29. 21 November 2001 (Hand D and Ironside MSS)
Thanks for the latest. I'm peering at (makes a change from poring over) More at the moment. I was pleased to note that your expert finds palaeographic strength (unlike K. Duncan-Jones) in the contention that Hand D is Shakespeare's, though personally I find that its spellings are more persuasive. That's perhaps because, as I may have mentioned, I've given up palaeography as too demanding on these ancient eyes, which alas no longer have it. That may also be the explanation for my continuing failure to see the Ironside MS as the work of a professional scribe or copyist; it has far too many minim errors, for one thing. As many as Shakespeare makes, in fact. Nobody knows much about watermarks, either, unless such studies and students have improved beyond recognition in the last twenty years or so, which I for one rather doubt.
But I entirely agree with you about Park Honan (no wonder that the equally uninspired Stanley Wells is among his few supporters) and K. Duncan-Jones.
[...]. I think I've spared you the gory story of my fall, occasioned by my springing like a chamois (as I saw it) in my eagerness to catch a bus. Next thing I knew was that I'd taken a nose-dive, literally. In doing so I seem to have tapped an apparently inexhaustible supply of claret; as I hit the road, none too gently, I was overheard quoting, from that Scottish play, the inspired line about 'who would have thought the old man to have had so much blood in him'. Macbeth incidentally contains various tributes to King James, who in turn was quite chummy with its author; the relationship actually went far deeper than monarch-and-actor stuff, and I think I know why. Shakespeare, like his hero Southampton and his hero Essex regarded Elizabeth (rightly, I'd say) as a tyrant (cf Sonnet 107.14.) who really ought to be replaced by James as soon as possible, so that peace could proclaim olives of endless age.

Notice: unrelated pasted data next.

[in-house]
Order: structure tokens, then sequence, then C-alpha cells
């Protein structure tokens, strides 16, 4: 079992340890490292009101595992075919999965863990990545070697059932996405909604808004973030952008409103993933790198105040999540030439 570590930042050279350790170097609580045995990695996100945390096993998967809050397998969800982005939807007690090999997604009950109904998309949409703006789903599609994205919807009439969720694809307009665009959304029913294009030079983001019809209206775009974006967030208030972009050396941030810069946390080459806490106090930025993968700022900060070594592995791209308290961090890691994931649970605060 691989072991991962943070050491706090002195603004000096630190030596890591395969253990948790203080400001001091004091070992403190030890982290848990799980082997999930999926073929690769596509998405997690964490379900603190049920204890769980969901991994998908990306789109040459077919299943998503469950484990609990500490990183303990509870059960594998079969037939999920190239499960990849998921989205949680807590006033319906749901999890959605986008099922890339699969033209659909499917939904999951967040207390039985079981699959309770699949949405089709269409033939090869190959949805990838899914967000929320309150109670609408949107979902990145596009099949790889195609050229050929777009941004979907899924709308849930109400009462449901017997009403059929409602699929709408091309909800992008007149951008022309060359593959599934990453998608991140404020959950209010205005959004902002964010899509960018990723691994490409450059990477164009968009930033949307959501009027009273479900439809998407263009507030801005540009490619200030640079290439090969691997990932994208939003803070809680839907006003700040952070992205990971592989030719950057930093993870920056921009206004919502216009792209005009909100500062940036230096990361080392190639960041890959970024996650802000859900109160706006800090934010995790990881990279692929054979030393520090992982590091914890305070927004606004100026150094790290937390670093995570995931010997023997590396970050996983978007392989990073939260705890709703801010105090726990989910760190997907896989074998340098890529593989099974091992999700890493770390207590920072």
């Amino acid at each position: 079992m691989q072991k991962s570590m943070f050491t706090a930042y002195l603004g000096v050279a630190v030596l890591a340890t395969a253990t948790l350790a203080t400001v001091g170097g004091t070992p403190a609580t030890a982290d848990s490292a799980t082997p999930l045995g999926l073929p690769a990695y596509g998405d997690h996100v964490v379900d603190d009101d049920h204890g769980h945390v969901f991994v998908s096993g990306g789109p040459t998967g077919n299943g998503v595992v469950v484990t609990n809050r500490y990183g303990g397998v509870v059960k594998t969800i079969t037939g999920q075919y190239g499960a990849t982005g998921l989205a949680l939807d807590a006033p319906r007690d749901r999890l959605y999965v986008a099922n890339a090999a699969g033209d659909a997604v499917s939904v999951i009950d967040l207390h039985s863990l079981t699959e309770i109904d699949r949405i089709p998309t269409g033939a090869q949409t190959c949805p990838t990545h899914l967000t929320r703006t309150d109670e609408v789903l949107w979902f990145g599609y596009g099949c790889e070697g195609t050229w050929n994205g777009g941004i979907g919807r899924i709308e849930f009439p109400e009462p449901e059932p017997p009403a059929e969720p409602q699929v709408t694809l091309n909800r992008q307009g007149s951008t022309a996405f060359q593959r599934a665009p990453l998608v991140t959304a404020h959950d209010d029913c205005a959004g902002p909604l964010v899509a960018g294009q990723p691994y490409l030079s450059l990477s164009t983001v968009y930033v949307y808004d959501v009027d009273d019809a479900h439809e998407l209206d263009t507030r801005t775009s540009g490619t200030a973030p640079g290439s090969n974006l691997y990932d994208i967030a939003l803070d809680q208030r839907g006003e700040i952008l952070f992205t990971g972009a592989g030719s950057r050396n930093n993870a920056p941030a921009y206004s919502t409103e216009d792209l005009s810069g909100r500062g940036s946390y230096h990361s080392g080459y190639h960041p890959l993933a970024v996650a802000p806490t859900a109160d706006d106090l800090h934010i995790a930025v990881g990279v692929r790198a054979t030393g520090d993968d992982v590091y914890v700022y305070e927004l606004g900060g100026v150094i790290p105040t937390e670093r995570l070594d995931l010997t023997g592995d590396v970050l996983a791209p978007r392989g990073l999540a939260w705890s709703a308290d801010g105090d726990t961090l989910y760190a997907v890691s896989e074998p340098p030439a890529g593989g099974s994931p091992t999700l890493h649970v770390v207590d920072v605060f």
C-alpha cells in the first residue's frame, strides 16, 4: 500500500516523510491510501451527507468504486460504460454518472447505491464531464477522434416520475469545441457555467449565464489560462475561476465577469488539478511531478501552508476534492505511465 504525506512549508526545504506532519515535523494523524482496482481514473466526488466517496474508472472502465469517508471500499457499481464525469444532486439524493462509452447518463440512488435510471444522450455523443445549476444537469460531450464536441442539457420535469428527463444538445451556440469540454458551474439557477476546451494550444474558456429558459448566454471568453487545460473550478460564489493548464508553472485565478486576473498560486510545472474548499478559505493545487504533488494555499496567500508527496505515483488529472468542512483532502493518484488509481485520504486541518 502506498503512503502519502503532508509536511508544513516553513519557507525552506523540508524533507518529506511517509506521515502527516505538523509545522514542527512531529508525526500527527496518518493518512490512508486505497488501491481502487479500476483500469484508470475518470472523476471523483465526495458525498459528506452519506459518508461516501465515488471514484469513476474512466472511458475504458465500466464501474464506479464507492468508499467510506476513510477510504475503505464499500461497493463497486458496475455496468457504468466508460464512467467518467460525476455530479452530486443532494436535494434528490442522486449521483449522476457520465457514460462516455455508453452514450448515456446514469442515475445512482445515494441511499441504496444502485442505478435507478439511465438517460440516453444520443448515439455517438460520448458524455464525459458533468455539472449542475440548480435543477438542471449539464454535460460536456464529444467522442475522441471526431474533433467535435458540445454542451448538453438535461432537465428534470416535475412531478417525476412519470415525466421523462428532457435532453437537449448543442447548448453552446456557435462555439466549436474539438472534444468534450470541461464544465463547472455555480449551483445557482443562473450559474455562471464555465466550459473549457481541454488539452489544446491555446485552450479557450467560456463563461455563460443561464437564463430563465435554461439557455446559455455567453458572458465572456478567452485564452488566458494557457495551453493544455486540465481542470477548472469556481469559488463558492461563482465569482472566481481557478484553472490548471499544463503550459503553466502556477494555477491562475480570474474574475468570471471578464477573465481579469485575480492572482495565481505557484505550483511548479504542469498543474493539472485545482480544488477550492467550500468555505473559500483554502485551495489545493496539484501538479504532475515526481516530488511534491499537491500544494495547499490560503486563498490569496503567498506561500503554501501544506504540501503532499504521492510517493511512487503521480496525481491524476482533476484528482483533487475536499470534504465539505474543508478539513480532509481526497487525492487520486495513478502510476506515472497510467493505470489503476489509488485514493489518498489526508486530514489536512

It was nice to have greetings from Denise and William. Perhaps the latter should also think of taking up snooker, like some of my other favourite 'Welsh people. And how: about singing?
Best, as ever,